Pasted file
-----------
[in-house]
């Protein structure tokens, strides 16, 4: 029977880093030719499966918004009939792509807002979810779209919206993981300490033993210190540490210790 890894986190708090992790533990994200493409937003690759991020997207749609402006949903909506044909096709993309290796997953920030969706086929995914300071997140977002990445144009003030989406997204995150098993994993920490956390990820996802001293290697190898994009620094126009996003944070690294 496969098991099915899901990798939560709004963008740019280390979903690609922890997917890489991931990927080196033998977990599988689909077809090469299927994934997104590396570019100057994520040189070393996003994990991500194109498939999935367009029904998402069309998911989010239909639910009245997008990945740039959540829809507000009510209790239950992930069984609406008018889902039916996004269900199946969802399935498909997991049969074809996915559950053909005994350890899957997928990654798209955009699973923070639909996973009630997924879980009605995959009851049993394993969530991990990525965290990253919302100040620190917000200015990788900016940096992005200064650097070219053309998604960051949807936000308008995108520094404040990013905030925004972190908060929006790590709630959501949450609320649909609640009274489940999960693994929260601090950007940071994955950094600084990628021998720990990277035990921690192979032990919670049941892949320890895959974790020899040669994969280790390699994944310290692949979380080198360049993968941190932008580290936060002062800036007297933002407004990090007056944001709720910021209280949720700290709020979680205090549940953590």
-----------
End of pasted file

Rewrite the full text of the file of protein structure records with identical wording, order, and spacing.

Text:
[in-house]
């Protein structure tokens, strides 16, 4: 029977880093030719499966918004009939792509807002979810779209919206993981300490033993210190540490210790 890894986190708090992790533990994200493409937003690759991020997207749609402006949903909506044909096709993309290796997953920030969706086929995914300071997140977002990445144009003030989406997204995150098993994993920490956390990820996802001293290697190898994009620094126009996003944070690294 496969098991099915899901990798939560709004963008740019280390979903690609922890997917890489991931990927080196033998977990599988689909077809090469299927994934997104590396570019100057994520040189070393996003994990991500194109498939999935367009029904998402069309998911989010239909639910009245997008990945740039959540829809507000009510209790239950992930069984609406008018889902039916996004269900199946969802399935498909997991049969074809996915559950053909005994350890899957997928990654798209955009699973923070639909996973009630997924879980009605995959009851049993394993969530991990990525965290990253919302100040620190917000200015990788900016940096992005200064650097070219053309998604960051949807936000308008995108520094404040990013905030925004972190908060929006790590709630959501949450609320649909609640009274489940999960693994929260601090950007940071994955950094600084990628021998720990990277035990921690192979032990919670049941892949320890895959974790020899040669994969280790390699994944310290692949979380080198360049993968941190932008580290936060002062800036007297933002407004990090007056944001709720910021209280949720700290709020979680205090549940953590």